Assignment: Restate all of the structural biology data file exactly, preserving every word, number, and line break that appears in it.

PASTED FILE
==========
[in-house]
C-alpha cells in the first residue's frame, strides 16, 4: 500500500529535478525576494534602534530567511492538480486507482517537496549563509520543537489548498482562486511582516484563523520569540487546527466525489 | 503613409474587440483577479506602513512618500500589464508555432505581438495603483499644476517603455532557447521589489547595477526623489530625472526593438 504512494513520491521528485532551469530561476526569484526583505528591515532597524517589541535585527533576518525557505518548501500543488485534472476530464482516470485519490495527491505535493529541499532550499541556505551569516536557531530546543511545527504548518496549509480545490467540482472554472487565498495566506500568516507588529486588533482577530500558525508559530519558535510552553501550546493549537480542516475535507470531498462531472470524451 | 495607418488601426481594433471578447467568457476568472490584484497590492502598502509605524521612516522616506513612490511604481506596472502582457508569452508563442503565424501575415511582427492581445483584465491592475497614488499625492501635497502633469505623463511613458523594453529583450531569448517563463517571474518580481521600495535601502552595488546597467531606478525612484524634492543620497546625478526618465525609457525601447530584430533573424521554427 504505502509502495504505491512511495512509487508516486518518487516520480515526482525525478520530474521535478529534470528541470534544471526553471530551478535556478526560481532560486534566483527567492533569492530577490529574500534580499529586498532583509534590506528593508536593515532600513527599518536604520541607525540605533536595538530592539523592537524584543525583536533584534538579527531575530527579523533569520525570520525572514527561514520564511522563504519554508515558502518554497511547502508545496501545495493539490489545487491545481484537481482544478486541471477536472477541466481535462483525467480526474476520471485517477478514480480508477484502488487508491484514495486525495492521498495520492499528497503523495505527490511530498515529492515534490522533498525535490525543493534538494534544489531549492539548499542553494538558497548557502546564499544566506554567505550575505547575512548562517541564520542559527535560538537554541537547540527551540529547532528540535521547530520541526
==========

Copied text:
[in-house]
C-alpha cells in the first residue's frame, strides 16, 4: 500500500529535478525576494534602534530567511492538480486507482517537496549563509520543537489548498482562486511582516484563523520569540487546527466525489 | 503613409474587440483577479506602513512618500500589464508555432505581438495603483499644476517603455532557447521589489547595477526623489530625472526593438 504512494513520491521528485532551469530561476526569484526583505528591515532597524517589541535585527533576518525557505518548501500543488485534472476530464482516470485519490495527491505535493529541499532550499541556505551569516536557531530546543511545527504548518496549509480545490467540482472554472487565498495566506500568516507588529486588533482577530500558525508559530519558535510552553501550546493549537480542516475535507470531498462531472470524451 | 495607418488601426481594433471578447467568457476568472490584484497590492502598502509605524521612516522616506513612490511604481506596472502582457508569452508563442503565424501575415511582427492581445483584465491592475497614488499625492501635497502633469505623463511613458523594453529583450531569448517563463517571474518580481521600495535601502552595488546597467531606478525612484524634492543620497546625478526618465525609457525601447530584430533573424521554427 504505502509502495504505491512511495512509487508516486518518487516520480515526482525525478520530474521535478529534470528541470534544471526553471530551478535556478526560481532560486534566483527567492533569492530577490529574500534580499529586498532583509534590506528593508536593515532600513527599518536604520541607525540605533536595538530592539523592537524584543525583536533584534538579527531575530527579523533569520525570520525572514527561514520564511522563504519554508515558502518554497511547502508545496501545495493539490489545487491545481484537481482544478486541471477536472477541466481535462483525467480526474476520471485517477478514480480508477484502488487508491484514495486525495492521498495520492499528497503523495505527490511530498515529492515534490522533498525535490525543493534538494534544489531549492539548499542553494538558497548557502546564499544566506554567505550575505547575512548562517541564520542559527535560538537554541537547540527551540529547532528540535521547530520541526